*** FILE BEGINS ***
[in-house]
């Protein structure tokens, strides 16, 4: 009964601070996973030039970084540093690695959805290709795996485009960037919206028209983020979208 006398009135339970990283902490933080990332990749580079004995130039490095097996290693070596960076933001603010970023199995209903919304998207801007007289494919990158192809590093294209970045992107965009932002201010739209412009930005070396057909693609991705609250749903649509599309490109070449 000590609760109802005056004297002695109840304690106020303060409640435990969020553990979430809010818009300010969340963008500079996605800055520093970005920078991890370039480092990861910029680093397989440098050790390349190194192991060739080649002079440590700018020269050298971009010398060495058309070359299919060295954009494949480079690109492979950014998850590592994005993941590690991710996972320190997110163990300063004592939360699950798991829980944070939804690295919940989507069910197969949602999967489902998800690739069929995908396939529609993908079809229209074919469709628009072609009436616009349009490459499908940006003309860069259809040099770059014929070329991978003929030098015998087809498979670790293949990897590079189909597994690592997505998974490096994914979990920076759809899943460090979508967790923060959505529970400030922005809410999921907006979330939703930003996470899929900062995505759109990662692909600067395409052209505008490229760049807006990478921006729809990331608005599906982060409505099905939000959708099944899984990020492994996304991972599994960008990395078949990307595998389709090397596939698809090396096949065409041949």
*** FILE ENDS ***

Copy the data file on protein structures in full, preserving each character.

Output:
[in-house]
């Protein structure tokens, strides 16, 4: 009964601070996973030039970084540093690695959805290709795996485009960037919206028209983020979208 006398009135339970990283902490933080990332990749580079004995130039490095097996290693070596960076933001603010970023199995209903919304998207801007007289494919990158192809590093294209970045992107965009932002201010739209412009930005070396057909693609991705609250749903649509599309490109070449 000590609760109802005056004297002695109840304690106020303060409640435990969020553990979430809010818009300010969340963008500079996605800055520093970005920078991890370039480092990861910029680093397989440098050790390349190194192991060739080649002079440590700018020269050298971009010398060495058309070359299919060295954009494949480079690109492979950014998850590592994005993941590690991710996972320190997110163990300063004592939360699950798991829980944070939804690295919940989507069910197969949602999967489902998800690739069929995908396939529609993908079809229209074919469709628009072609009436616009349009490459499908940006003309860069259809040099770059014929070329991978003929030098015998087809498979670790293949990897590079189909597994690592997505998974490096994914979990920076759809899943460090979508967790923060959505529970400030922005809410999921907006979330939703930003996470899929900062995505759109990662692909600067395409052209505008490229760049807006990478921006729809990331608005599906982060409505099905939000959708099944899984990020492994996304991972599994960008990395078949990307595998389709090397596939698809090396096949065409041949």